Noise 101 – CD Reviews for Oct. 18
Unknown Rooms: A Collection of Acoustic Songs
With a sonic aesthetic that can only be described as “drone folk”, Chelsea Wolfe’s sound finds a fitting imagery for the “once-orphaned songs given a home” on her third studio album Unknown Rooms — one could imagine wandering through a dimly-lit cellar at the bottom of a homely shanty.
Walking barefoot on the cold, damp floor, you hear a steady, canted strumming in the distance, poorly muffled by the thin wood walls, echoed wistful vocals. Opening door after door to find the source of this eerie sound, you see the same sullen, guitar-grazing girl sitting on the ground, but with no sound coming from her open mouth, nor from her twiddling fingers.
As if composed of fifty hollow tree trunks, bursting with the secret lives of organisms, isolated from the world, Wolfe’s arrangements show a side to solemnity that boast a certain gentle approachability – one where one cannot settle upon a single conclusion.
— Martine Balcaen
The 2nd Law
Warner Bros. Records
Muse has been around for a long time. Maybe you’ve been a fan since their alternative rock days, or have caught up with them since their recent success at adding a symphonic element to their brand of spacey progressive. Either way, it’s evident that Muse’s tendency to go balls-out has benefitted them as far as being entertaining.When frontman Matt Bellamy released a trailer for The 2nd Law and cited Skrillex, the almighty father of brostep, as an influence on several of the tracks, all bets were off. Muse’s unwillingness to have their obnoxious schtick go stagnant was a turn off for many listeners and most of anyone who appreciates integrity in music. Those same listeners were ultimately proven right on tracks like Follow Me and Unsustainable, which sound like bad remixes for even worse songs that didn’t make the cut to the album.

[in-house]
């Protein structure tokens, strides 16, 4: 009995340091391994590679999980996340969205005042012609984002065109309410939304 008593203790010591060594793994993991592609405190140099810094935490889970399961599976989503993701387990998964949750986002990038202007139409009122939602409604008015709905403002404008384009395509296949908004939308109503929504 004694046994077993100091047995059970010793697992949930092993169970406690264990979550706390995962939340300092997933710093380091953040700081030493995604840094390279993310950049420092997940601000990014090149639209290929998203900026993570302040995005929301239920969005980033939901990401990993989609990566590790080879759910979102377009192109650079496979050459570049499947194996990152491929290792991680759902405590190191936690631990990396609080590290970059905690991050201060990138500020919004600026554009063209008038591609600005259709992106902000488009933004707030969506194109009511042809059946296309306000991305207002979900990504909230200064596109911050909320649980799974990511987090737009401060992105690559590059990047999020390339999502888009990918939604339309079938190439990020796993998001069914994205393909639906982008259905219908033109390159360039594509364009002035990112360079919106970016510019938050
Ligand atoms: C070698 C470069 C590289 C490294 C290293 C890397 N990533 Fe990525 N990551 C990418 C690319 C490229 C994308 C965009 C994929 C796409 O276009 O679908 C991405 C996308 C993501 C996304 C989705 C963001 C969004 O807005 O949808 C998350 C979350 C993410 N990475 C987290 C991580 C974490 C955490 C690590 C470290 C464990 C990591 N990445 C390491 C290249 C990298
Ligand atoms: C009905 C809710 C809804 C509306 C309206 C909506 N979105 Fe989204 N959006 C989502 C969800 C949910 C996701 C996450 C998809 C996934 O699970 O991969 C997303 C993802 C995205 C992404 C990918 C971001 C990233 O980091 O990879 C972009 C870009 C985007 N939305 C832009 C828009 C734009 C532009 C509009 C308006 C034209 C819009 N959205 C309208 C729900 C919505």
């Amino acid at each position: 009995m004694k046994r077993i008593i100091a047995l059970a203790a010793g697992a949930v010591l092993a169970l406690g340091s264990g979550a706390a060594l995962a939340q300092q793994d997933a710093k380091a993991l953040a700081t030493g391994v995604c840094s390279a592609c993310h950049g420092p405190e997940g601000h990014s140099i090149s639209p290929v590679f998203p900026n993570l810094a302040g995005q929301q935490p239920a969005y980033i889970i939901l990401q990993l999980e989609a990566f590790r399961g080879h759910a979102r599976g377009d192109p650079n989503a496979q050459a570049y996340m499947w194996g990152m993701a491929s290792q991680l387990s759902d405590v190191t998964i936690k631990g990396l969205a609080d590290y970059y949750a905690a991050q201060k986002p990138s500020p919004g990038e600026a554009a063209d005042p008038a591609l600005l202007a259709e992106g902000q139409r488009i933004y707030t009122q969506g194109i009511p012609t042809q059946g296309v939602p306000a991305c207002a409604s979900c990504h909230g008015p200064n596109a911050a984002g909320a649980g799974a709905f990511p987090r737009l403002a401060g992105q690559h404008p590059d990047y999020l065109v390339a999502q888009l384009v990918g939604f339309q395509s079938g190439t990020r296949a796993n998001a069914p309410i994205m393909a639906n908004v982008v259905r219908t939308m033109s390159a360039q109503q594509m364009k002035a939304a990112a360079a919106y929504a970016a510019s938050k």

When not playing a desperate overacting character in a rock opera tackier than the movie Rent — wait, that’s all there is. Nothing else to see. Not even any depth in the literal writing.
— Martine Balcaen
First listening to The Darkness’ new album Hot Cakes, it is be right to wonder whatever happened to that band with the 2003 “hit” Get Your Hands Off My Woman.
Apparently, they haven’t released an album since the 2005’s disappointing One Way Ticket to Hell…And Back.
Skepticism of the band comes easy with headman Justin Hawkins attempting his sub-par Freddie Mercury impersonation again after a seven-year hiatus. The results were average, if not slightly above.
The Darkness have managed to tap into the resurgence of 70s related rock brought on by the popularity of bands like The Sheepdogs.
By dialing up the distortion and adding in the occasional male early-eighties yelp, the British band will bring back needle-nostalgia from anyone who didn’t make it into the grunge era.
If you’re looking for a campy hit then check out Everybody Have a Good Time, not quite Bob Segar but it is in the same ballpark of expected pedantic rock.
— Todd Colin Vaughan